Center Snapshot - Bob Charles
Bob Charles, Langley's energy manager, is working with designers of New Town to make sure that the center's architectural future is environmentally friendly. Credit: NASA/Sean Smith.
Every day is Earth Day for Bob Charles, Langley's energy manager for the past five years.
"I'm in the energy and water conservation end of things," says Charles, who began at Langley in 1973 as a co-op student, earned his mechanical engineering technology degree at Old Dominion University and has been at the center since.
His job entails monitoring the use of energy and water at Langley and finding ways to reduce both. The center is part of an agency-wide effort to comply with an Executive Order's requirement to achieve a 3 percent annual reduction in energy use from 2006-2015, based on 2003 figures.
Langley achieved more than a 9 percent annual drop in energy usage in those facilities subject to the goal in each of the first two years of the program.
The reduction goal in water use is 2 percent annually from this year through 2015.
His job also is "to coordinate the activities in order to meet the sustainability requirements that are in various documents," Charles says. A federal guideline concerning conservation technology is "kind of the bible for energy managers to use to implement the energy program."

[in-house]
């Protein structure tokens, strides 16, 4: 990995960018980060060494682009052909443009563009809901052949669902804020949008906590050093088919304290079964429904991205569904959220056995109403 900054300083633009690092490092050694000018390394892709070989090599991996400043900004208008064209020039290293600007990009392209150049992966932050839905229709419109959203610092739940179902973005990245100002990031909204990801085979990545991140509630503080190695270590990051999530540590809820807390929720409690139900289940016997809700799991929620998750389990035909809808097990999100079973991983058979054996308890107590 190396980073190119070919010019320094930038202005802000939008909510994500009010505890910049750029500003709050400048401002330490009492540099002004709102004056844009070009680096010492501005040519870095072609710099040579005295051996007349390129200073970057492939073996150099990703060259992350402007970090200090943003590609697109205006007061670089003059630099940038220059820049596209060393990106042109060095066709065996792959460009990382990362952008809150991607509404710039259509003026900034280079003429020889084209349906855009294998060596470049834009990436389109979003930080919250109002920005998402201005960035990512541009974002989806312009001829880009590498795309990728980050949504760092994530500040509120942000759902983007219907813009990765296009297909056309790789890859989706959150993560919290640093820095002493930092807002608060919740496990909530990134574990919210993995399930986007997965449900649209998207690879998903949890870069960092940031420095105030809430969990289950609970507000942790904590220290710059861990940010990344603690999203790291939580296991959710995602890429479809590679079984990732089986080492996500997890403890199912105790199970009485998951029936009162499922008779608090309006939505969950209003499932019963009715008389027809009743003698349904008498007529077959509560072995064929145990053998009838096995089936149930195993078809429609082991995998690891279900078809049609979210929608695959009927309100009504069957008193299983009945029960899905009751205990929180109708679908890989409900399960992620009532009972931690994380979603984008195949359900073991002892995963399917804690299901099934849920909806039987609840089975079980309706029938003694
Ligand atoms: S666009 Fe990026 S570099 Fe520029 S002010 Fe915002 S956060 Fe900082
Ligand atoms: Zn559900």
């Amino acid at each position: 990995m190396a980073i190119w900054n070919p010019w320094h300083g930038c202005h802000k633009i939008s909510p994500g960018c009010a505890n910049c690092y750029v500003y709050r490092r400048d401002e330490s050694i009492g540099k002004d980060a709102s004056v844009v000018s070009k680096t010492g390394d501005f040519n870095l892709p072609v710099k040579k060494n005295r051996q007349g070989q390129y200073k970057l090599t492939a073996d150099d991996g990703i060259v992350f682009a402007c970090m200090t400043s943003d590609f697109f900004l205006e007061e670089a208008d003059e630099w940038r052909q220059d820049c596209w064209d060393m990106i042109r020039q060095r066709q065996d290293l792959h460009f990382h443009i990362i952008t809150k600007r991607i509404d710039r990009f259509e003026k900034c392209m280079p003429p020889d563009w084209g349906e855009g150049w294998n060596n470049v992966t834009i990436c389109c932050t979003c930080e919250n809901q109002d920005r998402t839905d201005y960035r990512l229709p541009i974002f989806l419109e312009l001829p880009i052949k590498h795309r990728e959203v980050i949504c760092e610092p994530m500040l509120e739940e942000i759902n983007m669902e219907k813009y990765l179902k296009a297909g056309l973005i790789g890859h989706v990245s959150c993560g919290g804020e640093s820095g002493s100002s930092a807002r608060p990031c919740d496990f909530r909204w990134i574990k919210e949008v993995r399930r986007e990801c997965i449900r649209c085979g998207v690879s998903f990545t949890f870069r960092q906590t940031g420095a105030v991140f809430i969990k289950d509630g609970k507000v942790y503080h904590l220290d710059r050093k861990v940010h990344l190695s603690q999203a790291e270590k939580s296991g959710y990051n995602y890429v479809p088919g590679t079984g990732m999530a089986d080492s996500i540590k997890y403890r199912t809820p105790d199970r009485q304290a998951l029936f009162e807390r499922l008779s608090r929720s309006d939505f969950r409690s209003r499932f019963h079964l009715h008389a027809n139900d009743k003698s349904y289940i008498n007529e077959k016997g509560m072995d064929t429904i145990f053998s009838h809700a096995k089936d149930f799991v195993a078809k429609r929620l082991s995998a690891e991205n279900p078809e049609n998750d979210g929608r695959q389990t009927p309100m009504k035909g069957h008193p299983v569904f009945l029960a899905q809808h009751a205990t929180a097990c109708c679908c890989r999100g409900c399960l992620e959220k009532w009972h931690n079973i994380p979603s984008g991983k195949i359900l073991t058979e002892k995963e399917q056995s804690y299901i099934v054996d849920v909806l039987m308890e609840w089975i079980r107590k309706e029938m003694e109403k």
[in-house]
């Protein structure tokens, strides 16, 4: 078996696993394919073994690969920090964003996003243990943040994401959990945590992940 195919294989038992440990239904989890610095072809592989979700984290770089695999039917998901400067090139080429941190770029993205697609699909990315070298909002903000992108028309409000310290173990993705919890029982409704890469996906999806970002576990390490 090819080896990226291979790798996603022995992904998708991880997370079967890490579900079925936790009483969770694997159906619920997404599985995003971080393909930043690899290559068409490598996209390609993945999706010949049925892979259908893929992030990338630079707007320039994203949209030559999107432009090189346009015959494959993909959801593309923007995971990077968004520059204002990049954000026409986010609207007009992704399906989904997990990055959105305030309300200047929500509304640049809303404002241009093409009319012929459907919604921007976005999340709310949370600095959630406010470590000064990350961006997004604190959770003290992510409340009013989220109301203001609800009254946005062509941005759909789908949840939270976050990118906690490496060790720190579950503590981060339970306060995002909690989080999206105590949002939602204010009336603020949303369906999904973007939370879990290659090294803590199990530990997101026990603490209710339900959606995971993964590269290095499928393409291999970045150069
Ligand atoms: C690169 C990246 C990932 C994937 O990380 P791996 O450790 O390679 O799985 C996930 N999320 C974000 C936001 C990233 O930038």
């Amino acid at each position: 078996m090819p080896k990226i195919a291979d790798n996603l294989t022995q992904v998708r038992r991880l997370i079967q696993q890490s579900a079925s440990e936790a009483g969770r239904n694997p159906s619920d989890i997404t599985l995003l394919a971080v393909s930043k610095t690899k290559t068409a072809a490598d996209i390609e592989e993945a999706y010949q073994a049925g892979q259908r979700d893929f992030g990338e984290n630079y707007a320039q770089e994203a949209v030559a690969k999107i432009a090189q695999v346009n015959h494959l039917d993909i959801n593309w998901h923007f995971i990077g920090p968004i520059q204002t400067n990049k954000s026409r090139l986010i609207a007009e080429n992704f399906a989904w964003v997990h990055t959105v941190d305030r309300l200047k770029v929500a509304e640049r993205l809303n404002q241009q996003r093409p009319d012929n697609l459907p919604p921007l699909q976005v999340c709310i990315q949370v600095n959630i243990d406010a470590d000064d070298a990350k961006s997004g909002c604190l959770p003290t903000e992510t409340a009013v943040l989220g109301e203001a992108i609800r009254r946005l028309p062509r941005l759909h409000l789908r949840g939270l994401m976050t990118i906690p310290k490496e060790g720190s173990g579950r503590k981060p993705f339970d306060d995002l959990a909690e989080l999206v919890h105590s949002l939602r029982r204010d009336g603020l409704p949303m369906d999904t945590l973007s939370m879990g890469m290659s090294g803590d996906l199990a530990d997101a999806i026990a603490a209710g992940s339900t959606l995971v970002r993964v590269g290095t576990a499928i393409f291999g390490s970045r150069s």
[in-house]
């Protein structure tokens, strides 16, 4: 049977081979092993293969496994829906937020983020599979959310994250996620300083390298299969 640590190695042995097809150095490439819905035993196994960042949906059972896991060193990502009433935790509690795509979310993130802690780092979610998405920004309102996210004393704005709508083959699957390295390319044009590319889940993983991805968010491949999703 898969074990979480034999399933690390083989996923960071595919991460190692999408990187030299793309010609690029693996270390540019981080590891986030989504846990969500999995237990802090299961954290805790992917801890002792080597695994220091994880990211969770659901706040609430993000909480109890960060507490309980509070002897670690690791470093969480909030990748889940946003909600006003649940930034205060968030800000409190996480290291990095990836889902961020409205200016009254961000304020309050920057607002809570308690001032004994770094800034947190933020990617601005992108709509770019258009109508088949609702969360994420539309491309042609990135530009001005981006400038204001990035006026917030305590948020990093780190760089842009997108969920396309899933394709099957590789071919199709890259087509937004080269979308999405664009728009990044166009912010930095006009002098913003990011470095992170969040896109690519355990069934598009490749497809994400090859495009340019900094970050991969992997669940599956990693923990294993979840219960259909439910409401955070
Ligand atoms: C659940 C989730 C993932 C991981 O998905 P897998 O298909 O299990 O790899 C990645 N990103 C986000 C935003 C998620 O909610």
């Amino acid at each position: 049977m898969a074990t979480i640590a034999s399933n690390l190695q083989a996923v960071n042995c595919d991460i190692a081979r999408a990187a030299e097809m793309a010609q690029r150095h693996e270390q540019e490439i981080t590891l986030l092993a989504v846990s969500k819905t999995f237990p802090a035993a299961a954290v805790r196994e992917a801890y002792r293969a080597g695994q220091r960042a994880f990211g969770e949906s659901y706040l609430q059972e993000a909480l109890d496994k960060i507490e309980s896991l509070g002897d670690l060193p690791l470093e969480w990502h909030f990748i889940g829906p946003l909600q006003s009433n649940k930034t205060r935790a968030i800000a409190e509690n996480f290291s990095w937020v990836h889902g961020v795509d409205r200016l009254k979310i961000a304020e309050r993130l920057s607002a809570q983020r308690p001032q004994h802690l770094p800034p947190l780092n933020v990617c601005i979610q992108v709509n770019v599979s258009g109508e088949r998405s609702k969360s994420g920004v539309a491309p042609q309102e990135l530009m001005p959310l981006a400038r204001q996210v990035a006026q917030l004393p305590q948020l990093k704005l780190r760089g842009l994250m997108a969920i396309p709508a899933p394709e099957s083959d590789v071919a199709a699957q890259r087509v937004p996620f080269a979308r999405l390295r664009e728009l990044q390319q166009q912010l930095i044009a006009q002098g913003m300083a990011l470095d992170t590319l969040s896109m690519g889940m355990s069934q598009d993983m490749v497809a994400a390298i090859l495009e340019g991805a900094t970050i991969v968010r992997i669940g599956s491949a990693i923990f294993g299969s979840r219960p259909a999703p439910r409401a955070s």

Every NASA center has a person with Charles' job title, and each serves as a representative to the agency-wide Energy Efficiency Panel.
As part of NASA's commitment to the environment, an increasing "green" push is adding to Charles' job. There is cooperation in the Utilities Energy Services Contract, in which Langley will be audited by utility providers to determine what improvements can be made to make the center more energy friendly.
And he is part of the group working on New Town construction, a five-building package that is going to define the center's architectural future.
There is a requirement to achieve at minimum "silver" status on the Leadership in Energy and Environmental Design scale for each building. Langley is seeking "gold" status.
"I'm involved in the design process to make sure that we are in compliance," Charles says. The first building, which will house headquarters, "will be Langley's first LEED certified building."
Away from Langley, Charles spends time with his family, which includes wife Tami, a registered nurse in the Riverside Health System, and sons Darby and Kendall.
Darby attended Old Dominion. Kendall is a senior at Poquoson High School and is ticketed for the University of Tennessee, which he will enter as a freshman in the fall to study business logistics.
That entry is spurred by his acceptance in the Academic Common Market program that takes care of his out-of-state tuition.
On the job, "there's a lot more we can do than just meeting goals," Charles said. It's his job to find out that "more" and get it done.
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